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Kinetic Sculpture at the LACMA

Chris Burden is an artist who infamous for "Shoot," a 1974 piece of performance art in which a "friend" shoots him in the arm. His more recent exploits are less violent, but no less radical. Metropolis II is a "kinetic" sculpture. That's right, a sculpture that moves. The piece occupies the an entire room in the Broad Contemporary Art Museum at LACMA. The piece is so large -- and intricate -- that spectators need a bird's-eye view, which is provided by a balcony running along three walls.

Metropolis II is a replica of a modern city set on an electric grid. It boasts 18 roadways, train tracks, a six lane freeway, and over 1100 toy cars. From the museum's website: "Miniature cars speed through the city at 240 scale miles per hour; every hour, the equivalent of approximately 100,000 cars circulate through the dense network of buildings."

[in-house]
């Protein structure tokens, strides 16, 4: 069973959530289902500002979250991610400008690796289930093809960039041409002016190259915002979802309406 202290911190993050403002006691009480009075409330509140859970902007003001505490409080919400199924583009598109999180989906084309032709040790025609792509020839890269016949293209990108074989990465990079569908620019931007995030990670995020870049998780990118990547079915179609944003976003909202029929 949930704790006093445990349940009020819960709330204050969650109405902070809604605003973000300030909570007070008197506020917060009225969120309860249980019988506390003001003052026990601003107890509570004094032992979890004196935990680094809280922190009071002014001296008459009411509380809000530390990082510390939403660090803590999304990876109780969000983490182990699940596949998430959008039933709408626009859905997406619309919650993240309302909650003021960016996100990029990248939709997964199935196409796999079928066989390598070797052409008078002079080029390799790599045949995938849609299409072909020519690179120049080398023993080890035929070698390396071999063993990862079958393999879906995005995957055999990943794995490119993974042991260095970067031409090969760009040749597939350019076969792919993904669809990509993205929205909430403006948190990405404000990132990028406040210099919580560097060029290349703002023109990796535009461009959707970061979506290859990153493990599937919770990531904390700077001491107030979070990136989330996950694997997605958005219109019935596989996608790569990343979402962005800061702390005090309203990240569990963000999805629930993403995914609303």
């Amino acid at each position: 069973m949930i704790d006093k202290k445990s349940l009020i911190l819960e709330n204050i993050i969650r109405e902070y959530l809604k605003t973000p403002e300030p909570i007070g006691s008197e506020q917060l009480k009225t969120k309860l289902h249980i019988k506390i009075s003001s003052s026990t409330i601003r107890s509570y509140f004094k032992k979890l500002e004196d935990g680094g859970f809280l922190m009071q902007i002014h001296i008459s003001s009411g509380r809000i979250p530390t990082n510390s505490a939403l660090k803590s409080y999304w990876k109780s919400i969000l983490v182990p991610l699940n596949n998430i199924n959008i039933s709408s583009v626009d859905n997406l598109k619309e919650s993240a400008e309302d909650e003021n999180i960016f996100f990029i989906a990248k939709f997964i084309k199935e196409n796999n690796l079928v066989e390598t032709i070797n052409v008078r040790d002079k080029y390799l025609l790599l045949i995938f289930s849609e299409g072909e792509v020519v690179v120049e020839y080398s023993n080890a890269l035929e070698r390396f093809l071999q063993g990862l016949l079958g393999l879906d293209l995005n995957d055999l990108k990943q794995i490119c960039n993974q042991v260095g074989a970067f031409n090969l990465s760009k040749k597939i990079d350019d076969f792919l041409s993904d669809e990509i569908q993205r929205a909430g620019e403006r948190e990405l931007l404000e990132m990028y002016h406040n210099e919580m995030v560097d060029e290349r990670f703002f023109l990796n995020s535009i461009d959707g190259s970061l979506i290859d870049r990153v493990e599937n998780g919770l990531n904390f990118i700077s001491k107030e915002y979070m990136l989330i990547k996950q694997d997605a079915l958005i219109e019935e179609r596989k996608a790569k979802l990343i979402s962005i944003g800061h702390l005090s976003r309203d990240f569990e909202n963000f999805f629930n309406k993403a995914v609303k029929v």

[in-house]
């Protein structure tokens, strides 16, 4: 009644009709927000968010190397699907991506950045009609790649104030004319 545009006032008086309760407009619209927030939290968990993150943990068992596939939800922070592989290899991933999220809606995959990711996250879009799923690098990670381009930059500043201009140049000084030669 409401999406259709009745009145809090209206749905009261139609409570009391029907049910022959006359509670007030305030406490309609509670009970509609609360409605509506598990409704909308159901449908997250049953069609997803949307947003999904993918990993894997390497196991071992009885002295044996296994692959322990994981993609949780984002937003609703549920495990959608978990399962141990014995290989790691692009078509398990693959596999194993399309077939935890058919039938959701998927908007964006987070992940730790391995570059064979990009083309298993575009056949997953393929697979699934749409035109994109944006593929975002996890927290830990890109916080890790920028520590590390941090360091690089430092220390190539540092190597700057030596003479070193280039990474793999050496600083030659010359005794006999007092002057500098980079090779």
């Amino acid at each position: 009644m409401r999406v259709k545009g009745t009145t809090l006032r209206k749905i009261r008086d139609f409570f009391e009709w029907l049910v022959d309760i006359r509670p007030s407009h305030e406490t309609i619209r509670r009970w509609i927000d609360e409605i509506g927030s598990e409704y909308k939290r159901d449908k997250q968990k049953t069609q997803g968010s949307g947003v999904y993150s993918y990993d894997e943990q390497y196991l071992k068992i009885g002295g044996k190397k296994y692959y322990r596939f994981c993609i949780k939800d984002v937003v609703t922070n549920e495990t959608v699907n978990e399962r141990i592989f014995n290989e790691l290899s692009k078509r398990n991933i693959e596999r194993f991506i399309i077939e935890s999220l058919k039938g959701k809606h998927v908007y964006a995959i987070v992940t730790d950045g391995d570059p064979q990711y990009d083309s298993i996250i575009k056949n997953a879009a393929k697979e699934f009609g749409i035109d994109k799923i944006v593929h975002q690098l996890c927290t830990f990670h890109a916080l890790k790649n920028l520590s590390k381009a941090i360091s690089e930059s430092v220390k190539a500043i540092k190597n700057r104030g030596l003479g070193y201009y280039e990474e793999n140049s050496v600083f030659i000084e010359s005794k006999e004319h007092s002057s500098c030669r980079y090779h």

Burden aimed to recreate the noise, perpetual movement, and "stress of living in a dynamic, active and bustling 21st century city." He was, of course, also inspired by his childhood toys. The project took four years to build and has been at LACMA since fall 2011.

While Metropolis II is always on display, you want to choose your times carefully. This model city, unlike our real cities, is not perpetually running. The cars and trains only move at one hour intervals on Fridays, Saturdays, and Sundays. On Fridays, you can see the sculpture in motion from 11:30 AM - 12:30 PM, 1:30 - 2:30 PM, 3:30 - 4:30, and 5:30 to 6:30. One Saturdays and Sundays, the fun begins at 10:30 AM, and runs ever other hour thereafter.

The LACMA is on Wilshire Boulevard in Los Angeles, about a fifteen minute ride from the Chamberlain. Tickets are $15 for adults. Children under 17 get free admission.

Address: 5905 Wilshire Blvd, Los Angeles

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